11 March 2011
Come a lily, come a lilac
One of the first things that happened after we moved into the house last summer is that Daryl got poison ivy. Then my mother got poison ivy. Then we realized that almost everything that was green in the garden was poison ivy.
The people who lived in the first floor apartment left behind twelve years of dirt on the floors of the kitchen and their bathrooms. They also left behind a note congratulating us on our new home and letting us know just how special the garden was, with many unique plants brought over from England when the house was built in 1902. But aside from the poison ivy (it covered the ground and climbed up the walls of the house and up the trunk of one tree practically killing it) there was not much else alive in the gardens.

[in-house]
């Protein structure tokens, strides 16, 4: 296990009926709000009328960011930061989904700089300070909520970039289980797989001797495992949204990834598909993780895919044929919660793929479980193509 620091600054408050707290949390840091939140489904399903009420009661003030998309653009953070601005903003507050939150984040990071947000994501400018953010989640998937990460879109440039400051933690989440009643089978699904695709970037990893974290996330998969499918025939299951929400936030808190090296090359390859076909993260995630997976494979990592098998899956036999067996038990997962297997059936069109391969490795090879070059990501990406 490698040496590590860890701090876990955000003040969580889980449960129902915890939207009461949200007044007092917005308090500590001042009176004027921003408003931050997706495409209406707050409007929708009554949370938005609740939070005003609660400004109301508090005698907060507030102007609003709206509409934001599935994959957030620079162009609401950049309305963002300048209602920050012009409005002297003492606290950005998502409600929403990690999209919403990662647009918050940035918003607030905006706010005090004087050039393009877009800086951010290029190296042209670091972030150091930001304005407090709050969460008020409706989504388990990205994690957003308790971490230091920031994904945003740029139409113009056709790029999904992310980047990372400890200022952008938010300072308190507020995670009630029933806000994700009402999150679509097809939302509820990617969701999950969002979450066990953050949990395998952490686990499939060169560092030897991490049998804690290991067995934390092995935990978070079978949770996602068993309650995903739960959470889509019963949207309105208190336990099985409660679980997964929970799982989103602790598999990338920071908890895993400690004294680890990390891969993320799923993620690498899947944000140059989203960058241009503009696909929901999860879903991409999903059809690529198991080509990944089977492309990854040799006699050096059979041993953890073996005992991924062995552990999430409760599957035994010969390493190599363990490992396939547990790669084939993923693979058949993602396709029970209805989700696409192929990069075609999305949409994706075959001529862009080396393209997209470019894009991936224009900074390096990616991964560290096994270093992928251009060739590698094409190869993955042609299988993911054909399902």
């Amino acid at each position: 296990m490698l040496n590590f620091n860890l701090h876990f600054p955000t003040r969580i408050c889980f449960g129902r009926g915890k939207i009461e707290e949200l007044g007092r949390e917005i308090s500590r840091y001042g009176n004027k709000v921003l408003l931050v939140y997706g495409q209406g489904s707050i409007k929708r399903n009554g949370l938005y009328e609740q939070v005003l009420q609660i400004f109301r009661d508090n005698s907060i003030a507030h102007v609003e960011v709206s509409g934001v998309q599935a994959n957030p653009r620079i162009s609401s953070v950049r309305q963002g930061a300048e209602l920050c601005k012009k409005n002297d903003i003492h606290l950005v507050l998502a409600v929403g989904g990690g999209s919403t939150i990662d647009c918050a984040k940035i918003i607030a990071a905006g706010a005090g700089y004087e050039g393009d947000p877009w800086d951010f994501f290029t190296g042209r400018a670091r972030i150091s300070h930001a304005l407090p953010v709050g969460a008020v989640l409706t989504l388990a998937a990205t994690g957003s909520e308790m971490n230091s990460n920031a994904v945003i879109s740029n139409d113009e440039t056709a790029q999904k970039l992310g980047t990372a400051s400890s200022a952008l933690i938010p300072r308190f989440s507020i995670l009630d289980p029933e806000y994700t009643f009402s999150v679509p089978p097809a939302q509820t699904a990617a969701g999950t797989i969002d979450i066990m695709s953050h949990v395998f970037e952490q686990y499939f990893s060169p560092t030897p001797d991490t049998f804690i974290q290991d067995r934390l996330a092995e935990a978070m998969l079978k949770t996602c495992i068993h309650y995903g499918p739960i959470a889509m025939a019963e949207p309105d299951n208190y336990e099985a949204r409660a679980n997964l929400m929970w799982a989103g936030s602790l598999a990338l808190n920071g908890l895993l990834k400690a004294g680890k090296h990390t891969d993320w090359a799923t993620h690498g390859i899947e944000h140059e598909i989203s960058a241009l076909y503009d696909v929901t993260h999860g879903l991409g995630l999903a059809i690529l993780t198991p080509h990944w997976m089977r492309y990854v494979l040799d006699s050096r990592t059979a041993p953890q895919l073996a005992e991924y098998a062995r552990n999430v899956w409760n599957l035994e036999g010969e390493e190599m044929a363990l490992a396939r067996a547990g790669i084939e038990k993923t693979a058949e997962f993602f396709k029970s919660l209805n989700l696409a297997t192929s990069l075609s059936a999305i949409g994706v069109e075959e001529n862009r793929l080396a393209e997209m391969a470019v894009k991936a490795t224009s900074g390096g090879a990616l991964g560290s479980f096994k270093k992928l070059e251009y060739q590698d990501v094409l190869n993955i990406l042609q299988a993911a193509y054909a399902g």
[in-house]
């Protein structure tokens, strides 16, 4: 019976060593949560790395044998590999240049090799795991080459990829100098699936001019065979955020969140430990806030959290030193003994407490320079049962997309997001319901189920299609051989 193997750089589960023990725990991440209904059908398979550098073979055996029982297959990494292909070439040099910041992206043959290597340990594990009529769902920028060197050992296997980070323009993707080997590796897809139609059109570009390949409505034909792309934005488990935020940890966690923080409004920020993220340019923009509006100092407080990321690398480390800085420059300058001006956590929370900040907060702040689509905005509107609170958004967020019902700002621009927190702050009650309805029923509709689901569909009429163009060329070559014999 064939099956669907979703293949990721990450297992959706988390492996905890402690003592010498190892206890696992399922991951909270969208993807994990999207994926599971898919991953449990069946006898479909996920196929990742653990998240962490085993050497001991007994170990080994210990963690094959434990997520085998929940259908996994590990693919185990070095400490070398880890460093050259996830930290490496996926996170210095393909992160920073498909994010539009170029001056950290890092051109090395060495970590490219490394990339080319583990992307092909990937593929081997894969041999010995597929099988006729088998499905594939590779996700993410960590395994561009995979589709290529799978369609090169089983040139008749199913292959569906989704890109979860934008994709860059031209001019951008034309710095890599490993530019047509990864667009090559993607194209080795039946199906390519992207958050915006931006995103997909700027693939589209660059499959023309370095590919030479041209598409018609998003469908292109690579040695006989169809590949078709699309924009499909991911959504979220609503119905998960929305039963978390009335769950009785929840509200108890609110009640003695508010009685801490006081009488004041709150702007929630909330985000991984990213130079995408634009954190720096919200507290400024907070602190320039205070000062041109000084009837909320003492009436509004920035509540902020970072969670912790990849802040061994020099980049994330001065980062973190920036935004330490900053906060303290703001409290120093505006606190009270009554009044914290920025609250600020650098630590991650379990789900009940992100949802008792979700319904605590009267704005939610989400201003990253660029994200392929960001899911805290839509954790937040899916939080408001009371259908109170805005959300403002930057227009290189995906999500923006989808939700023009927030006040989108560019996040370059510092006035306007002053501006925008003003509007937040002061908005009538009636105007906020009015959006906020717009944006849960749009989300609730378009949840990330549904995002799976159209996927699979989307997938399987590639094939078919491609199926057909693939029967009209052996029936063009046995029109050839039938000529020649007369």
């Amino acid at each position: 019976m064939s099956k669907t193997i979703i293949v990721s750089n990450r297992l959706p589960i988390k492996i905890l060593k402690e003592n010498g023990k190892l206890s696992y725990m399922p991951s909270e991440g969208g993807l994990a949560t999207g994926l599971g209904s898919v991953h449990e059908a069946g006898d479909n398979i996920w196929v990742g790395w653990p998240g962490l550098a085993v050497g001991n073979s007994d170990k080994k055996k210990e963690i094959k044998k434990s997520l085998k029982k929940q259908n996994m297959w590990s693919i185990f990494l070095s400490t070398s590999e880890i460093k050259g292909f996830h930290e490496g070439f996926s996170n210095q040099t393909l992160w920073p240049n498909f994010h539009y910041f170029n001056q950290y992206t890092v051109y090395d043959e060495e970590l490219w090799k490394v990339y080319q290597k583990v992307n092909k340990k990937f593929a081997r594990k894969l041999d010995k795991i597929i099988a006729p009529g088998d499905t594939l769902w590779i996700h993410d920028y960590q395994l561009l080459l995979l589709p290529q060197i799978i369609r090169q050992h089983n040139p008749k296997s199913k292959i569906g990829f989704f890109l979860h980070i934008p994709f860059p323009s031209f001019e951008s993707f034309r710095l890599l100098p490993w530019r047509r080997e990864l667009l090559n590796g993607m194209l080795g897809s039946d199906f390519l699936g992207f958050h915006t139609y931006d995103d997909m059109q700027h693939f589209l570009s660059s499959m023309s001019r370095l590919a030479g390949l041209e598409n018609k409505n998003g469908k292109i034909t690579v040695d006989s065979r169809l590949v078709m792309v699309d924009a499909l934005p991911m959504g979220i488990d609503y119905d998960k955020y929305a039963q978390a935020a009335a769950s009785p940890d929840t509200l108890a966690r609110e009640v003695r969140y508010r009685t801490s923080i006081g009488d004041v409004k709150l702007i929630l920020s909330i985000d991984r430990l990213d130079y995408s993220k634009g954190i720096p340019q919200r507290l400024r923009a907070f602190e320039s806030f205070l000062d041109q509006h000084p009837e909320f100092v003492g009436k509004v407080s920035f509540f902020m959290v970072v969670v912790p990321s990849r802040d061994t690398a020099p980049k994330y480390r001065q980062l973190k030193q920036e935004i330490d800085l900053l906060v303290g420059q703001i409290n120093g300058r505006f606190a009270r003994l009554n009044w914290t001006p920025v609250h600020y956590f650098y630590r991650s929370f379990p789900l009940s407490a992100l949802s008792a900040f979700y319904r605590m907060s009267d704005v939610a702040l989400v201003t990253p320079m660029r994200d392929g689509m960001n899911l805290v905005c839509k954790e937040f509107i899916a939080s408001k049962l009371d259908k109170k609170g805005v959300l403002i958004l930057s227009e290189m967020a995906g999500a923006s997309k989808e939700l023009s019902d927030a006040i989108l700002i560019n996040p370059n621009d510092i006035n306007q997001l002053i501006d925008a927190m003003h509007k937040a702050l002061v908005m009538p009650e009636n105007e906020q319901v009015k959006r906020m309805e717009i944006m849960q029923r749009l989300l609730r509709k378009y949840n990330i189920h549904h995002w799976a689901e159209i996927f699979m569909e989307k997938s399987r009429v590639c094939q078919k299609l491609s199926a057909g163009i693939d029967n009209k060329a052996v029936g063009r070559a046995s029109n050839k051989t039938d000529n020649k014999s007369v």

We didn't make much progress. We had the trees cut down that we were informed were about to fall over and then we ran out of money. Then, in November, when it was unseasonably warm, I planted some bulbs. I planted two-hundred-twelve bulbs to be precise. My back has still not recovered. Now the snow has melted and I was able to walk through the front yard for the first time in three months only to discover several bulbs, right there on the surface, rotting in the wet earth.
I have to confess to feeling more than a little bit frustrated. Then I looked closer.
Granted, it's not very impressive, but there are green shoots there pushing their way up amidst the rotting leaves from last fall. I'll take it. It may not be the blankets of crocuses and daffodils I had hoped for, but it will be better than it was before I staked my claim, one bulb at a time.
There is much more to be done. For now, though, it is enough to simply be able to spend time outside.